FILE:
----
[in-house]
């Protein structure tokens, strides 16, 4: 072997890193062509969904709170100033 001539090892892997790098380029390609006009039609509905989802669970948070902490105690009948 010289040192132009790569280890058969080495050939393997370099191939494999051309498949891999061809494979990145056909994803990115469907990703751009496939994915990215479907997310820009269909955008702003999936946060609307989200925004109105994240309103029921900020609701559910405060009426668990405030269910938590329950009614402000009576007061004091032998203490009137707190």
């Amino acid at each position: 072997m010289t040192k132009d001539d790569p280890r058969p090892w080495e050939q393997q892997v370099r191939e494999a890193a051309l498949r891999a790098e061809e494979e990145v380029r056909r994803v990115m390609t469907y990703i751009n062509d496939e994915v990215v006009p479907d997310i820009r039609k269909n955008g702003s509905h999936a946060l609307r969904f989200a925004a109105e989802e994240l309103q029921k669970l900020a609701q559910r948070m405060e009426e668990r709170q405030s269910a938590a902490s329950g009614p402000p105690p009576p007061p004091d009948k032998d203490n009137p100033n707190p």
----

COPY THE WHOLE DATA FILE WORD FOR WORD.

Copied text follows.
[in-house]
């Protein structure tokens, strides 16, 4: 072997890193062509969904709170100033 001539090892892997790098380029390609006009039609509905989802669970948070902490105690009948 010289040192132009790569280890058969080495050939393997370099191939494999051309498949891999061809494979990145056909994803990115469907990703751009496939994915990215479907997310820009269909955008702003999936946060609307989200925004109105994240309103029921900020609701559910405060009426668990405030269910938590329950009614402000009576007061004091032998203490009137707190």
């Amino acid at each position: 072997m010289t040192k132009d001539d790569p280890r058969p090892w080495e050939q393997q892997v370099r191939e494999a890193a051309l498949r891999a790098e061809e494979e990145v380029r056909r994803v990115m390609t469907y990703i751009n062509d496939e994915v990215v006009p479907d997310i820009r039609k269909n955008g702003s509905h999936a946060l609307r969904f989200a925004a109105e989802e994240l309103q029921k669970l900020a609701q559910r948070m405060e009426e668990r709170q405030s269910a938590a902490s329950g009614p402000p105690p009576p007061p004091d009948k032998d203490n009137p100033n707190p």